Although the gym is opened for individual workouts, it’s certainly not the same.
“We have to be masked up and completely spaced out and there are only certain times we can go,” Katey Flynn said. “It’s hard when you can only work on things yourself, but you can’t work on a group activity. Everybody’s trying to do little things to improve and doing their best.”
When the weather has been nice, it’s led the Flynns to playing H-O-R-S-E or 1-on-1 on their backyard court.
“Not only do I have someone to talk to who understands how upset I am we can’t play, but somebody to work with so I can get better for when the season does finally start up again,” Klare Flynn said.
That’s only if a season takes place.
“If we don’t get to play, I hope we get to do small things to keep us all active,” Katey Flynn said. “I’m hoping we might still get to play. I just have to stay positive and look forward to the two years I have left to play if we don’t get to play at all this year. I just want to keep playing, whether it’s with my school team or my travel team.”
Outdoor pursuits lead to memorable moments for Eagles’ Klingele
LIBERTY, Ill. — Nolton Klingele found a silver lining to the delay to basketball season.
It’s given him more time to hunt.
“There were a lot of times we were able to go to the deer stand during the week because we weren’t practicing after school,” Klingele said. “You were able to make it to the stand in time.”
It paid off with Klingele harvesting a buck with his bow for the first time.
“That was kind of exciting,” Klingele said.
It tempered the disappointment the lack of basketball has created.
“Basketball is the only sport I play, so that is the one thing I wait for during the year,” said Klingele, the Liberty senior guard. “I’m always working towards basketball. Now that we can’t play, we’re stuck waiting on the state to see what we can do.”
In the meantime, the Eagles traveled as a group to Bettendorf, Iowa, to play in weekend tournaments and plan to play in St. Louis in the coming weeks. It’s not the same as a Friday night in a packed gym after working all week to prepare, but it’s game play nonetheless.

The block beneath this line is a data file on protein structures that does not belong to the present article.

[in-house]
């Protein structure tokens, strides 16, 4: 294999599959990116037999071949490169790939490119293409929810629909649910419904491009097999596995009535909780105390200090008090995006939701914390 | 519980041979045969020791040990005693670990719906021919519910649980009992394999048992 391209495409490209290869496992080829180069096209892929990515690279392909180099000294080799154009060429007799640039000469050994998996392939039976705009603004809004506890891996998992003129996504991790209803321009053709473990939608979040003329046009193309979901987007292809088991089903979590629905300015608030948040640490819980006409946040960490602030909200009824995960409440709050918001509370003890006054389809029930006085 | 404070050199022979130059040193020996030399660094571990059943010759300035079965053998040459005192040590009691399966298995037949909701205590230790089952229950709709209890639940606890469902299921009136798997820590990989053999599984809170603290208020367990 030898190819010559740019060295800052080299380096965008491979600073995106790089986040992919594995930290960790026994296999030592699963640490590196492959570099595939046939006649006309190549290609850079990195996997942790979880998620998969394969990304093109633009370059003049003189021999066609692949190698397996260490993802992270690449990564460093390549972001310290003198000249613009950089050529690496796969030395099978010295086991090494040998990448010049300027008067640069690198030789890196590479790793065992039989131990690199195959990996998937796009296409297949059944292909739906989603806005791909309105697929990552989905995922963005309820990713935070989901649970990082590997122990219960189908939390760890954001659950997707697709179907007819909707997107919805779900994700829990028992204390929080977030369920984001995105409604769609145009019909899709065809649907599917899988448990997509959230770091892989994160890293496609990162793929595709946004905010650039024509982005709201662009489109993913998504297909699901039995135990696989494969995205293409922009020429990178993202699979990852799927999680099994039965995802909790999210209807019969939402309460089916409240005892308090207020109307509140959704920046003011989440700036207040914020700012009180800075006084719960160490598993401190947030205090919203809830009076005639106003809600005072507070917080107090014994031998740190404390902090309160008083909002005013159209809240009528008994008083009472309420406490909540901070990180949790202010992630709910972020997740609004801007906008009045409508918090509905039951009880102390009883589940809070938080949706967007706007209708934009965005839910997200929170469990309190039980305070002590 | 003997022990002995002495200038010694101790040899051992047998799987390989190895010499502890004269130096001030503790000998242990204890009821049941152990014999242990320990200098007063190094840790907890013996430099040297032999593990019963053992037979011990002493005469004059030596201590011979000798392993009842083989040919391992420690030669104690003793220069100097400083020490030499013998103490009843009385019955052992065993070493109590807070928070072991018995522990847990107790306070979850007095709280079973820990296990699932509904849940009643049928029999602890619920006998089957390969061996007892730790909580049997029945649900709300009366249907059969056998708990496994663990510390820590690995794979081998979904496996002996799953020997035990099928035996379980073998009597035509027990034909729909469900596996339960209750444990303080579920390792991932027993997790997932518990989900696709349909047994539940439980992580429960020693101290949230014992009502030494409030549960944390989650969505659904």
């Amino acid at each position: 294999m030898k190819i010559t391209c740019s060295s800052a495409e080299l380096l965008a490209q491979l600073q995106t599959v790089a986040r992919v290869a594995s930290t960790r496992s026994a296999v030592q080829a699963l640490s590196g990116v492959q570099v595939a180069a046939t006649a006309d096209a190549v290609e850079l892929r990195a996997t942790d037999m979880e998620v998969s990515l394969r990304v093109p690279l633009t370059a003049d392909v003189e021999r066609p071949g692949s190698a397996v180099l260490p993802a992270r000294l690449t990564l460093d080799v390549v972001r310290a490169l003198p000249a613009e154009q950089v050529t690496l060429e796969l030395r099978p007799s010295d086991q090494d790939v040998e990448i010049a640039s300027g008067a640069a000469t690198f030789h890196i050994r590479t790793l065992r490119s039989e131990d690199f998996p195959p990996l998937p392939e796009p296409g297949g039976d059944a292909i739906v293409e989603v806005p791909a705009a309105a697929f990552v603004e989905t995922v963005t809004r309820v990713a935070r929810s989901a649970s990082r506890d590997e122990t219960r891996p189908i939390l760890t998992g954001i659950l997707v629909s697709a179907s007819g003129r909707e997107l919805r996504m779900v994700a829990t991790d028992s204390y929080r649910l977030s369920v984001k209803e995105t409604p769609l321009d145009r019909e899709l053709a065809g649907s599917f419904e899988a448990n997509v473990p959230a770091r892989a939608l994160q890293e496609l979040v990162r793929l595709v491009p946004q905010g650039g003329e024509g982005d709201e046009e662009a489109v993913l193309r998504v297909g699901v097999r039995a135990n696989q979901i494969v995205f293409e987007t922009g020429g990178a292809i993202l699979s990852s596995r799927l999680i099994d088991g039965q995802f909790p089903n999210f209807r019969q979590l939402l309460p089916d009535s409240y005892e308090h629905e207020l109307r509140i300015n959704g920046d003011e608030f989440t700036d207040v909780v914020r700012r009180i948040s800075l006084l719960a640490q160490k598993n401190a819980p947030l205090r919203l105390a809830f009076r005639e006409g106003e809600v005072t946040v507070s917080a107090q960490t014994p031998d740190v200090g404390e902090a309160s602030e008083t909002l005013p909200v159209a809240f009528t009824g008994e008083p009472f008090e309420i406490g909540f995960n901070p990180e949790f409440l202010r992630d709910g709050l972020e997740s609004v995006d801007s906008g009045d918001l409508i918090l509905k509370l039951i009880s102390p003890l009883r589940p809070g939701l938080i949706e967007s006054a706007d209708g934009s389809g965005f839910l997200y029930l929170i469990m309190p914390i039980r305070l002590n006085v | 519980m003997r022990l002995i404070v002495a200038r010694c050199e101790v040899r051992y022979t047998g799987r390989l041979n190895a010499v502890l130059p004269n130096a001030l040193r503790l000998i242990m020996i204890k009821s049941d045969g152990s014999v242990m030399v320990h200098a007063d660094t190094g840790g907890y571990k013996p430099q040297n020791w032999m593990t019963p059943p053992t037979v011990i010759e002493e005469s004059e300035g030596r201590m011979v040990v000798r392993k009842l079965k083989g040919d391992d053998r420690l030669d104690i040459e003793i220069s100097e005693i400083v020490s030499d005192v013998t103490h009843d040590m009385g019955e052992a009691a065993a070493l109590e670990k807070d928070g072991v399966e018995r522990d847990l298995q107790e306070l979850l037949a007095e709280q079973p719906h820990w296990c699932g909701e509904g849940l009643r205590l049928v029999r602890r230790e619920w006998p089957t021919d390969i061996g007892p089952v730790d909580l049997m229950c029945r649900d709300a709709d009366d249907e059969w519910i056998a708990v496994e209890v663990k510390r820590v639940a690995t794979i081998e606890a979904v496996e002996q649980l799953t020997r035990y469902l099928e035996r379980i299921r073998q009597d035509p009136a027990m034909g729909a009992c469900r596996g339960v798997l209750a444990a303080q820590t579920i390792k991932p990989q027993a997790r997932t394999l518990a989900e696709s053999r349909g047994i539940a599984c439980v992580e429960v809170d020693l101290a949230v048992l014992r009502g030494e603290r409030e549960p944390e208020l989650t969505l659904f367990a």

“You just keep pushing for a season and hope it happens,” Klingele said.
Until then, Klingele will stay busy staying in shape and working on his game.
“Not being able to be in the gym with the team every day after school for practice, you come home and find things to do,” Klingele said. “You do your homework or find a workout to do or try finding somewhere to go to play basketball.”
The occasional video game helps kill time, but Klingele and his friends spend most of their free time outside riding 4-wheelers, hunting and fishing or simply messing around.
Living in rural Adams County opens the door to a myriad of adventures.
“It gives us more options,” Klingele said.
The best option would be to be back on the court.
“I think it will happen,” Klingele said. “You just have to stay patient.”
Blue Devils’ Chevalier thinking out-of-the-box
QUINCY — Kate Chevalier’s routine is out of whack.
“It’s really weird that I come home from school and I don’t do anything,” said Chevalier, the Quincy High School senior. “Last year, I’d come home, get dressed for basketball, go back to the gym, then come home, eat dinner and do my homework. I’d do the same thing the next day.
“I think it’s really weird that I don’t have anything to do now.”
So she either starts homework, shoots around at home with her younger sister or goes to Starbucks with friends.
“That’s about it,” Chevalier said.
It’s hardly the high school swan song she imagined.
“It doesn’t feel like the senior year anyone was hoping for,” Chevalier said. “I didn’t get a homecoming this year. I didn’t get a prom last year and probably won’t get one this year. It’s just crazy. I’m sad I don’t get that experience, but it is what it is. You have to live through it.”
And you must stay positive.
Being able to shoot at the hoop in their driveway with her sister helps, as does going to the YMCA where their mom rebounds for them. Their QHS teammates such as Emily Wlson and Laci Novosel come by the house and they end up playing games of 2-on-2 or 3-on-3 in the driveway.
The oldest of three siblings, Chevalier and her family have gotten creative, too. They set up a pickleball court in their basement.
“We found a lot of out-of-the-box things to do that we would never really do together,” Chevalier said.
Anything to kill time until basketball season gets a go.
“I really hope we have a season because this will be the year to play with my sister and my last season of basketball ever,” said Chevalier, who plans to attend either Saint Louis University or Truman State University and major in biology.
“If we don’t get a season, I’m going to try to play in as many out-of-state tournaments as I can because I really want to play this year. I think our team was going to be really good this year.”